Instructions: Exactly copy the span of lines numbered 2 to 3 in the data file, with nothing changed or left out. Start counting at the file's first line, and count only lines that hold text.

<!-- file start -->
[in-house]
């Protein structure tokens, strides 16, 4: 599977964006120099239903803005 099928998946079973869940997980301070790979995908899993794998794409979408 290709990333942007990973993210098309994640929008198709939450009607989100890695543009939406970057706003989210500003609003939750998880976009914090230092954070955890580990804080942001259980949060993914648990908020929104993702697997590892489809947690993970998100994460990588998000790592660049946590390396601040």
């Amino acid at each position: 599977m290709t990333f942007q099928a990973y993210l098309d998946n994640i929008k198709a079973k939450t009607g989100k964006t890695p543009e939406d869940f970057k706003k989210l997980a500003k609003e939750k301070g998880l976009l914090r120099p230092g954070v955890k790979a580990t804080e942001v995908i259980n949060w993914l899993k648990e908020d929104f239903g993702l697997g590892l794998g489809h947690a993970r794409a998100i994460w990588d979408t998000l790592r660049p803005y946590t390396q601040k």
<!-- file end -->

């Protein structure tokens, strides 16, 4: 599977964006120099239903803005 099928998946079973869940997980301070790979995908899993794998794409979408 290709990333942007990973993210098309994640929008198709939450009607989100890695543009939406970057706003989210500003609003939750998880976009914090230092954070955890580990804080942001259980949060993914648990908020929104993702697997590892489809947690993970998100994460990588998000790592660049946590390396601040």
């Amino acid at each position: 599977m290709t990333f942007q099928a990973y993210l098309d998946n994640i929008k198709a079973k939450t009607g989100k964006t890695p543009e939406d869940f970057k706003k989210l997980a500003k609003e939750k301070g998880l976009l914090r120099p230092g954070v955890k790979a580990t804080e942001v995908i259980n949060w993914l899993k648990e908020d929104f239903g993702l697997g590892l794998g489809h947690a993970r794409a998100i994460w990588d979408t998000l790592r660049p803005y946590t390396q601040k």